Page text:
Here’s another one of my wackadoo theories: Sometimes the suits have a point.
Discount this theory if you like, but there’s a reason why so many movies come out with soul-crushingly generic titles. The shorter and easier to pronounce, the more comfortable it makes most people. Speaking as a guy whose favorite movie is The Good, The Bad, & The Ugly, I’m not one who is often scared off by an unwieldy title. But nor am I completely immune to the intimidation that an unconventional title can present.
War, Inc. , the movie I expounded upon at [ridiculous] length yesterday, is one such example. Walking up to the box office, the internal monologue began. “Do I ask for one ticket for War ‘Ink’? Do I sound too obsessive compulsive if I extend it to ‘War Incorporated’? Is the ticket-taker going to think I want a ticket for Wall-E but I have a painful speech impediment? Will they think I’m a loser for going to the movies by myself?” That last concern has nothing to do with my point but maybe you can relate all the same.
Another example is In Bruges. The worldly reader will immediately recognize that second word as the name of the historic Belgian city in which the movie turns out to be set. But for an ugly American like me, it’s internal monologue time. “In Bruh-ggs? In Broo-jizz? In Brooooj?” Turns out to be the third pronunciation. Anyway, that one I just saw on DVD, so no worries.
In Bruges is one of those movies that I’m pretty convinced that almost all of my friends could universally agree on. Anybody who has contemporary tastes but some appreciation for history, anyone who likes their high-mindedness, depth of intention, and symbolism, tempered with low humor – this is a great choice for a night’s entertainment.
Martin McDonagh wrote and directed In Bruges. He primarily makes his living as a well-regarded playwright, but here he throws his hat into the well-worn cinematic genre of hitmen-on-the-run, with all of the sophistication and poetry one might expect from a well-regarded playwright, but a whole lot more absurd, off-color, and very dark comedy than one probably expects from a well-regarded playwright.
It’s the story of Ken and Ray, who are hitmen ordered to lay low in the bucolic town of Bruges after their most recent job went horribly wrong. The older, world-weary, cultured Ken and the younger, impetuous, even childish Ray are often at odds, but they stay put. That is exclusively out of their shared fear of their employer, who spends the first half of the movie entirely unseen, but is played by a very well-known actor who earns that fear once he finally arrives.
Ken is played by Brendan Gleeson, that brilliant, brilliant, brilliant British character actor with a bear-like frame, fists like pumpkins, and ears like catcher’s mitts. Gleeson has played the tough-guy role many times before, even the tough-guy hitman role before (such as in a neat Irish movie called I Went Down also written by a well-known playwright, Conor McPherson). But this time around, he brings a soulfulness and a sense of resignation and regret to the mix, while still banking all the comedy lay-ups the story throws his way.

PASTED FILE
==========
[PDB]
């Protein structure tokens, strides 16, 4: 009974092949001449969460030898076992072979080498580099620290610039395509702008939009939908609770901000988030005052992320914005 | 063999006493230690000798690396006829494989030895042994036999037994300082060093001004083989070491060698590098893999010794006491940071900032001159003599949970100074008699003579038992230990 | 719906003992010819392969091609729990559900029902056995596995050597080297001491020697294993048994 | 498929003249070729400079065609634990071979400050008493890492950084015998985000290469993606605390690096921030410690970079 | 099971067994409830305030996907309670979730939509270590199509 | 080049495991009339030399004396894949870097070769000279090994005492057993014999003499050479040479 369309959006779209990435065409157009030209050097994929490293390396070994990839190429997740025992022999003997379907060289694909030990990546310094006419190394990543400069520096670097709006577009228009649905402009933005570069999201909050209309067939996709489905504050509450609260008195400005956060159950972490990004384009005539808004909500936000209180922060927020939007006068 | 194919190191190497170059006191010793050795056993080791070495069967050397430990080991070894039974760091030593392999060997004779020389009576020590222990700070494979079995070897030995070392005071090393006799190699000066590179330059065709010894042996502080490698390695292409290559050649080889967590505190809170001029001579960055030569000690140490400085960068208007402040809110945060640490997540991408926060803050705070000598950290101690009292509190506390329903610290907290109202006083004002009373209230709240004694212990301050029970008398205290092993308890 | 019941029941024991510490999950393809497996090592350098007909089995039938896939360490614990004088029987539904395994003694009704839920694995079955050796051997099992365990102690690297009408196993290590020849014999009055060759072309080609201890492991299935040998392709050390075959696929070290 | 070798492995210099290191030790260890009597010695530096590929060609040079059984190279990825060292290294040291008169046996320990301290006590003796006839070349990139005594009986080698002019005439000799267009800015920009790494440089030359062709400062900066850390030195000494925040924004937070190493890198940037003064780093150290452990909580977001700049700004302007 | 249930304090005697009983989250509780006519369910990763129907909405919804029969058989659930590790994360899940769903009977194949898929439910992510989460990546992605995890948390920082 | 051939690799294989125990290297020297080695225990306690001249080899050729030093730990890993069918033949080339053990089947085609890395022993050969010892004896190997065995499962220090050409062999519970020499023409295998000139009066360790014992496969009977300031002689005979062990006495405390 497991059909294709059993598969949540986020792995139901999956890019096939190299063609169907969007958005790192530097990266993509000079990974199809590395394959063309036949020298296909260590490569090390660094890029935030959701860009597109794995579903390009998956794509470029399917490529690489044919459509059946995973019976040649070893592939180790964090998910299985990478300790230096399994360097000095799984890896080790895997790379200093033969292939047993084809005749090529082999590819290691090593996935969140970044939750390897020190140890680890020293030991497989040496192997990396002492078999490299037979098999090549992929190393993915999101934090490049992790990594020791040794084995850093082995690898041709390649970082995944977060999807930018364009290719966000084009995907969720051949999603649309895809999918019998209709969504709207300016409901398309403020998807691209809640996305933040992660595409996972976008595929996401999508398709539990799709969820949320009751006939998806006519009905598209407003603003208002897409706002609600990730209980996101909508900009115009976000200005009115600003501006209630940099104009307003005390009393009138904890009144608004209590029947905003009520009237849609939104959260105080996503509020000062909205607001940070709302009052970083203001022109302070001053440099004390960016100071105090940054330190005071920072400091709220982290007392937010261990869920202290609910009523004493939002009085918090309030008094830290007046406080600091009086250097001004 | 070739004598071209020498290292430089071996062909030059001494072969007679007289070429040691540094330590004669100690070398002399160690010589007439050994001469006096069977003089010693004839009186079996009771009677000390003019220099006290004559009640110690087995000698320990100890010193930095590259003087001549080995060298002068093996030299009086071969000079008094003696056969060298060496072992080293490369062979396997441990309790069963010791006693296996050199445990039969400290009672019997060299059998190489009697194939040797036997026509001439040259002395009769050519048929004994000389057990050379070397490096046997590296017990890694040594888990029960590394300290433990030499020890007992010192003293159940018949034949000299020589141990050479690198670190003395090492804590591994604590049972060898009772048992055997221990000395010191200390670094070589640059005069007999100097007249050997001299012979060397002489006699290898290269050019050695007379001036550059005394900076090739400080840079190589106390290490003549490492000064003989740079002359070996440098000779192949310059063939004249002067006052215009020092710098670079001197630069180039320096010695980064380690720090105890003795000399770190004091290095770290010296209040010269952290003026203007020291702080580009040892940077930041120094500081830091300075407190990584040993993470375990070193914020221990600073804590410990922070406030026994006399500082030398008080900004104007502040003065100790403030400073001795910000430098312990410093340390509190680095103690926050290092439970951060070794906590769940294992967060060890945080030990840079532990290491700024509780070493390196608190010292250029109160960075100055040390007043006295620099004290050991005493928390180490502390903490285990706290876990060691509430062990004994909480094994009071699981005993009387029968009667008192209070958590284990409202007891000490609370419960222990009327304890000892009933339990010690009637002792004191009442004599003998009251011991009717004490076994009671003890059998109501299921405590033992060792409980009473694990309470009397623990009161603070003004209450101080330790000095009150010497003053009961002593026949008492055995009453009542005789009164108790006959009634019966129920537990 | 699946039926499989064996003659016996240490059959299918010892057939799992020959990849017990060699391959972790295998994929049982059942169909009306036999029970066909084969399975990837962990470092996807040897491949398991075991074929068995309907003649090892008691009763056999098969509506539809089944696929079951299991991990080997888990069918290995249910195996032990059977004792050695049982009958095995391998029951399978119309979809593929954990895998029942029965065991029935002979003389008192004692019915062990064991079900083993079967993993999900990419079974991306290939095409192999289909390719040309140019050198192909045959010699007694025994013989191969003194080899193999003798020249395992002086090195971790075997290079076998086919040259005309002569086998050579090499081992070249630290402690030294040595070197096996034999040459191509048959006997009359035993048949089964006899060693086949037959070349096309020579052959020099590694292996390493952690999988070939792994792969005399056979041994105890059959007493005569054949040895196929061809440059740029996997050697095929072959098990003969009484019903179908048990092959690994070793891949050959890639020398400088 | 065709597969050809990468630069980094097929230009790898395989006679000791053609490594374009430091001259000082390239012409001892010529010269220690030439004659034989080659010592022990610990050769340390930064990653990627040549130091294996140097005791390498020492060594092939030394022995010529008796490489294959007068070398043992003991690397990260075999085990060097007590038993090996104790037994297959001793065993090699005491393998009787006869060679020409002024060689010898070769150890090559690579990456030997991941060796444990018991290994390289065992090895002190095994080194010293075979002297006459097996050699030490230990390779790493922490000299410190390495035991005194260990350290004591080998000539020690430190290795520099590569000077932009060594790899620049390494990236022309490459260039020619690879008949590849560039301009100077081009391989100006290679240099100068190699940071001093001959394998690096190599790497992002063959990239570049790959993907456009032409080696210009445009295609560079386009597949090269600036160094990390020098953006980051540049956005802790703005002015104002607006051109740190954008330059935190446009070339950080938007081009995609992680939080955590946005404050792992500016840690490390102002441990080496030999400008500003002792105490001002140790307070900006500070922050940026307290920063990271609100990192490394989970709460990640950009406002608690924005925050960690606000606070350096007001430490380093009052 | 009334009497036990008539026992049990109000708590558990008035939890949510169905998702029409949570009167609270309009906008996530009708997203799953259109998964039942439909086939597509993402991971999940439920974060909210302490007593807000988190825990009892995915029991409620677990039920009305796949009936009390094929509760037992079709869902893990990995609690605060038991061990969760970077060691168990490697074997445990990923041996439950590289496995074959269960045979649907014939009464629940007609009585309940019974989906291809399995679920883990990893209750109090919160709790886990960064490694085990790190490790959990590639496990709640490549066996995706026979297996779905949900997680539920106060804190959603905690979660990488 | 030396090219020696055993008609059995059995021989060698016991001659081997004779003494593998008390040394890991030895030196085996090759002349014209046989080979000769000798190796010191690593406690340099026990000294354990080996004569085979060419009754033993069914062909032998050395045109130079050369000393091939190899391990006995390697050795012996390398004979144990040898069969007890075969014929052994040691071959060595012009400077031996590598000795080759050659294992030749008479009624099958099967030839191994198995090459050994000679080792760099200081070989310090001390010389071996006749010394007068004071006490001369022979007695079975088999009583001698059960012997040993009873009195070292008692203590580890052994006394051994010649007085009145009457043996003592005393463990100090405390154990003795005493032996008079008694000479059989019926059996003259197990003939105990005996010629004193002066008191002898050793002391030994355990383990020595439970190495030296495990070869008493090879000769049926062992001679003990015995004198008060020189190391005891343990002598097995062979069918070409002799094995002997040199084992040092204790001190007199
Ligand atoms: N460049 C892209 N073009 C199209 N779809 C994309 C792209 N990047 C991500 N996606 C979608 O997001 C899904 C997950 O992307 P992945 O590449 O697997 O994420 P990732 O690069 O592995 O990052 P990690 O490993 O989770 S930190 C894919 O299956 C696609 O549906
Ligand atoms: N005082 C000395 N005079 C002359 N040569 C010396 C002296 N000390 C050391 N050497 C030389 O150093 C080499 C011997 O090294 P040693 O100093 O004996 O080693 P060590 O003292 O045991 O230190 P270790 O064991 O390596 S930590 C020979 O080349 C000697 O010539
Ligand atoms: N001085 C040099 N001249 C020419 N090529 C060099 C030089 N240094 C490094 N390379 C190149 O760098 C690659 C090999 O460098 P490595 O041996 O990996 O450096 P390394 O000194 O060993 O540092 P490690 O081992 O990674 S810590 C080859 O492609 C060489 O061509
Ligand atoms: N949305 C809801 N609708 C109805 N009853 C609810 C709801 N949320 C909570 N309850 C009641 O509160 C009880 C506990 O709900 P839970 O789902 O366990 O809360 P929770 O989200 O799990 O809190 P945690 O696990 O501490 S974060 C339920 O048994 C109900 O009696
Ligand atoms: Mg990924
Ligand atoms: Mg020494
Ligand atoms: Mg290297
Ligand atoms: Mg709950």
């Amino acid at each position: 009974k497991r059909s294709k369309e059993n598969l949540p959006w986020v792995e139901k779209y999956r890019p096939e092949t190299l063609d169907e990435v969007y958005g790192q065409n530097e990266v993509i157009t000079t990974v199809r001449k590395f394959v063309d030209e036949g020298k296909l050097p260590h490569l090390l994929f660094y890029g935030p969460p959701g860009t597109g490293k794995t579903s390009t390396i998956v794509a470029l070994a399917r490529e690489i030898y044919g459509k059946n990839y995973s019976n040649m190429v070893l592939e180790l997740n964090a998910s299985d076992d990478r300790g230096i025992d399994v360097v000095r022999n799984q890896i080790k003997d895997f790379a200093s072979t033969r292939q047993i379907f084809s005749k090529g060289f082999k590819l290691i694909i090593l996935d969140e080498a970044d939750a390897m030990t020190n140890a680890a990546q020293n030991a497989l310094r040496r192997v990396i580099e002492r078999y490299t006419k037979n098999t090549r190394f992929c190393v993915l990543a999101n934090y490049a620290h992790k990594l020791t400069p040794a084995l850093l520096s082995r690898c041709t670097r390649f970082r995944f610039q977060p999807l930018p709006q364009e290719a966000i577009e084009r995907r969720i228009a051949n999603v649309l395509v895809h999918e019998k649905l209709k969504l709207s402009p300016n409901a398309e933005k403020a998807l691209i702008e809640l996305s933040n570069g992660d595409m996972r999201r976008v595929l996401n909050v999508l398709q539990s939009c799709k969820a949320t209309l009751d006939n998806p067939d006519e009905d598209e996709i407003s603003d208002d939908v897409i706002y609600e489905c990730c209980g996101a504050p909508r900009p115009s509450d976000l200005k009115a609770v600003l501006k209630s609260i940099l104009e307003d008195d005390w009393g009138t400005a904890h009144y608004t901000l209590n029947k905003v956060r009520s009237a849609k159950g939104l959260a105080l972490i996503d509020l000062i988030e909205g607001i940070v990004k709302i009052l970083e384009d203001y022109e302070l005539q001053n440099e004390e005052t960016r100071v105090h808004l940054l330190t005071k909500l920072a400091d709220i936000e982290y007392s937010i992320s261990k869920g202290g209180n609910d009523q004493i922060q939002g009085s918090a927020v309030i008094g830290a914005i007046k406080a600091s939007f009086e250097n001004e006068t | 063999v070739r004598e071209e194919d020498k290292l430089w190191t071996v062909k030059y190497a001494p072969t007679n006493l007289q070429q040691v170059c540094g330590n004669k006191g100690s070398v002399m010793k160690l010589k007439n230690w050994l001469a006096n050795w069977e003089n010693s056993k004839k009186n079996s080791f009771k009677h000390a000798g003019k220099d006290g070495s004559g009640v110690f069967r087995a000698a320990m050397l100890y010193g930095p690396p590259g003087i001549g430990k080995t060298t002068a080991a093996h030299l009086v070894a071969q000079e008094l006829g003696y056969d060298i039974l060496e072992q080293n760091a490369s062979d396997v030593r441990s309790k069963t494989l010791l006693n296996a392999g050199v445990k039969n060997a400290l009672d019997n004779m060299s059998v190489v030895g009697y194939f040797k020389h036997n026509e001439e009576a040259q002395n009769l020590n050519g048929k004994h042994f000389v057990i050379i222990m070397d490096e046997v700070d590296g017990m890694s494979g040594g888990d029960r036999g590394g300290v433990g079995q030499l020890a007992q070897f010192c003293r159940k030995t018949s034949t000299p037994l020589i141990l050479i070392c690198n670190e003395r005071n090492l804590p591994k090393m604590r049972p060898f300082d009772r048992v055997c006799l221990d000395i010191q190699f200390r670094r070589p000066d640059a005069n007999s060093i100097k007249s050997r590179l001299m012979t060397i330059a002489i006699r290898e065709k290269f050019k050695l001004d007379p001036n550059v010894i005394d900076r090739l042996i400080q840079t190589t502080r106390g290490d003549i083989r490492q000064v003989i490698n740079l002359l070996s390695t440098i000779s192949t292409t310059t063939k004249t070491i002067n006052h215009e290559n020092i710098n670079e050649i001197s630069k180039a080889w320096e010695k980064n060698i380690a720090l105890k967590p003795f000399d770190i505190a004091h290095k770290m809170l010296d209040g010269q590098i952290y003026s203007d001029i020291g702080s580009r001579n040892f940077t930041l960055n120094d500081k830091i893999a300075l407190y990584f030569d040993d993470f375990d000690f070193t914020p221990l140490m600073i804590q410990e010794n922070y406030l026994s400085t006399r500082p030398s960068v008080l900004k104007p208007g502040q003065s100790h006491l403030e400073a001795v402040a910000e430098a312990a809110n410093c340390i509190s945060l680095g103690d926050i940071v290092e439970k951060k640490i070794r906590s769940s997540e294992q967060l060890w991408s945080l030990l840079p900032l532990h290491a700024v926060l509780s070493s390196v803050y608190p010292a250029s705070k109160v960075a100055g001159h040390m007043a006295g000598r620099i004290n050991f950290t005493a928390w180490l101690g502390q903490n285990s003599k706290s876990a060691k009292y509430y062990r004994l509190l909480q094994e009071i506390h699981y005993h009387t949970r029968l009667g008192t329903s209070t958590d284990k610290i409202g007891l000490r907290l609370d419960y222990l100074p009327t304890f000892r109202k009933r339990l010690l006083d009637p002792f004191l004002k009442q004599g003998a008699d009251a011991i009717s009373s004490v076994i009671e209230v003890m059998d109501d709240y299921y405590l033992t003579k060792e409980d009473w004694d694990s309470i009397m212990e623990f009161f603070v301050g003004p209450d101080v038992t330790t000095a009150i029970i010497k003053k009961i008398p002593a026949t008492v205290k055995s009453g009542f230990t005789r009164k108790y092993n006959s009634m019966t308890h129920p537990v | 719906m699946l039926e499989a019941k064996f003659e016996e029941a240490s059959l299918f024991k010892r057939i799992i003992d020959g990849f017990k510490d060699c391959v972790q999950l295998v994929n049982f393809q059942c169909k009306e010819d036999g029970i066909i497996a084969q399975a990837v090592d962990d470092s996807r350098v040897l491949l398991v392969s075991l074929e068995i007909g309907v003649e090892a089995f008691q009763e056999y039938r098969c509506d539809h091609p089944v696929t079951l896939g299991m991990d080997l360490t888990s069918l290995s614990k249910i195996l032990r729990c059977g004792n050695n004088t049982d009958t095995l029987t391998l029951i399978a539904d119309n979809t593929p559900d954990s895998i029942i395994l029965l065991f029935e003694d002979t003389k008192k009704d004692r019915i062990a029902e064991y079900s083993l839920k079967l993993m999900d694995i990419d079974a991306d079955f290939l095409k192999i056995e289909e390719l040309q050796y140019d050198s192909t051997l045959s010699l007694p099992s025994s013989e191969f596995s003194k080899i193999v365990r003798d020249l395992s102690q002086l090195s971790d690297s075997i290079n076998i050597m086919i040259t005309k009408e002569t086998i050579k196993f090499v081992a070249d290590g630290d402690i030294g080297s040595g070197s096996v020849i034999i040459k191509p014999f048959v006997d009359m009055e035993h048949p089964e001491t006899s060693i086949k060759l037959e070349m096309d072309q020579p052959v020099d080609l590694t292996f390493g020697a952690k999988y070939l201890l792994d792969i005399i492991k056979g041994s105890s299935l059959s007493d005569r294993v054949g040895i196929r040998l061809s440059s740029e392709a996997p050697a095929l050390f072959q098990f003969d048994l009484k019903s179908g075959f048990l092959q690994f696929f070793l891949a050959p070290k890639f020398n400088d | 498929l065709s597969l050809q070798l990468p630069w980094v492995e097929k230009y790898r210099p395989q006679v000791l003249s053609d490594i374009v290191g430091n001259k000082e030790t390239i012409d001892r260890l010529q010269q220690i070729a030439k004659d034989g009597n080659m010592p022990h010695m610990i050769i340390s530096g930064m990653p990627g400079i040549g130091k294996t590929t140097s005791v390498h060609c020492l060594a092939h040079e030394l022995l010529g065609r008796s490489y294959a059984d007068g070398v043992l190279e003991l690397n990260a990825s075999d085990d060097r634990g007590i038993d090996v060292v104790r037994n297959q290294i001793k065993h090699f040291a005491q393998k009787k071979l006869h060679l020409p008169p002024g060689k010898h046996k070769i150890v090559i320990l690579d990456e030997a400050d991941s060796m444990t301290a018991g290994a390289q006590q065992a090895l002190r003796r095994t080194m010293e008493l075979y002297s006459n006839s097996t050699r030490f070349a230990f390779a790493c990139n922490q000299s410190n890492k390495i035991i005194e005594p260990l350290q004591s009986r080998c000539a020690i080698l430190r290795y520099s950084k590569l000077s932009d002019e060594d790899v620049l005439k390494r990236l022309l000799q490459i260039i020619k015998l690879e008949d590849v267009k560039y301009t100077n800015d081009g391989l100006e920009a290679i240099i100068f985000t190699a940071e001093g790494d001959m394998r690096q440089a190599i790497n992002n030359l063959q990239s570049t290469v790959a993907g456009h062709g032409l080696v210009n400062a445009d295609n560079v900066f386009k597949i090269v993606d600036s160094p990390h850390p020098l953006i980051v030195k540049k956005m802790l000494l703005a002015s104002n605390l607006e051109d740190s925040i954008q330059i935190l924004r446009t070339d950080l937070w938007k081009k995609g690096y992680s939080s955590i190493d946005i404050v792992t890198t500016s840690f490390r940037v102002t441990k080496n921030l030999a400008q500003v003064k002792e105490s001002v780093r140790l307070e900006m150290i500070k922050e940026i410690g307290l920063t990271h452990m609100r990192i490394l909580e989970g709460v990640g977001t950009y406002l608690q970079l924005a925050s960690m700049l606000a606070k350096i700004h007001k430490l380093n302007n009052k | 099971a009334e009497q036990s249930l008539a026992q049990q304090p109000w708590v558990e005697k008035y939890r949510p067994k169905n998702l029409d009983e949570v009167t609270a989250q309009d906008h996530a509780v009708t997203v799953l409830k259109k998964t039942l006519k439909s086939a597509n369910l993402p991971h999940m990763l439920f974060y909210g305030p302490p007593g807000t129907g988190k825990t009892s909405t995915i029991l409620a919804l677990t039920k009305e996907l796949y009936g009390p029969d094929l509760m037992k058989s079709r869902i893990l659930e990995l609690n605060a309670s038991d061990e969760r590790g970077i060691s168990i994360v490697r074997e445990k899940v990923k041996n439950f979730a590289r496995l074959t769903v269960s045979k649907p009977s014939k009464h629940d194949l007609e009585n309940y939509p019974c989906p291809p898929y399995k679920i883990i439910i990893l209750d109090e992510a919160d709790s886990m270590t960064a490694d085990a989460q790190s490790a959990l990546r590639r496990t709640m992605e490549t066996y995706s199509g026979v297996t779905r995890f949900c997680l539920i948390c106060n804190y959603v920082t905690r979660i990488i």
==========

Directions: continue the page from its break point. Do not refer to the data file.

Ray is played by Colin Farrell, who is just superlative. Colin Farrell has been increasingly well-known as that Irish guy with the heavy eyebrows who toplines almost nothing but underwhelming movies and is probably more famous as the guy who all the Playboy Centerfolds cite as the guy they’d most like to meet, after Einstein and Jesus of course. Well in this movie, Farrell absolutely delivers on his leading-man billing. (I will save my defense of the feature-length Miami Vice for a later time.) Farrell plays Ray as a near-innocent who just happens to be incredibly charming with the ladies and incredibly skilled at armed and unarmed violence. And he has recently made a terrible mistake which is killing him from the inside. Farrell’s control over his eyes and his voice in those quieter scenes – that’s what makes a movie star; those little but huge gestures that are unteachable. You’re rooting for Ray to figure it out, even as you see him do, in the course of the movie, a couple things that a man must never, ever do. Throughout the story, Ray keeps running into Jimmy, a little person who is starring in an art film which is shooting on location in Bruges, and Ray’s fascination with Jimmy is played by Farrell as hardly cruel or mocking, but curious and inquisitive, like a boy trying to catch a lizard.
Jordan Prentice is the actor who plays the little person with whom Ray is so obsessed, and while his role is small, he plays it with such sharp, prickly feeling and sarcastic aggressiveness (with rare moments of arrogant friendliness) that it makes me wish that more little people in movies were written so interestingly, instead of as the inevitable butt of easy jokes.
I don’t want to spoil for others the sense of discovery that this movie had in store for me, but I would also like to praise the crisp, chocolate-y cinematography by Eigil Bryld, the effective score from Carter Burwell (composer for the Coen Bros. and Spike Jonze, among others), and finally, one of the most unconvential climactic shoot-outs I have ever seen. And my friends, please believe me when I proclaim that I have seen a LOT of climactic shoot-outs in my time. But I have never seen one like this, and it’s strangely satisfying, even moving.
One last thing:
Also, on the DVD is an unusually classy special feature. It is a point-of-view boat ride that navigates the canals of Bruges, as Carter Burwell’s classical-influenced score plays and historical facts about the city scroll along the black framing bars of the screen. I hope you get time to check that one out if you pick up the In Bruges DVD, because it’s great.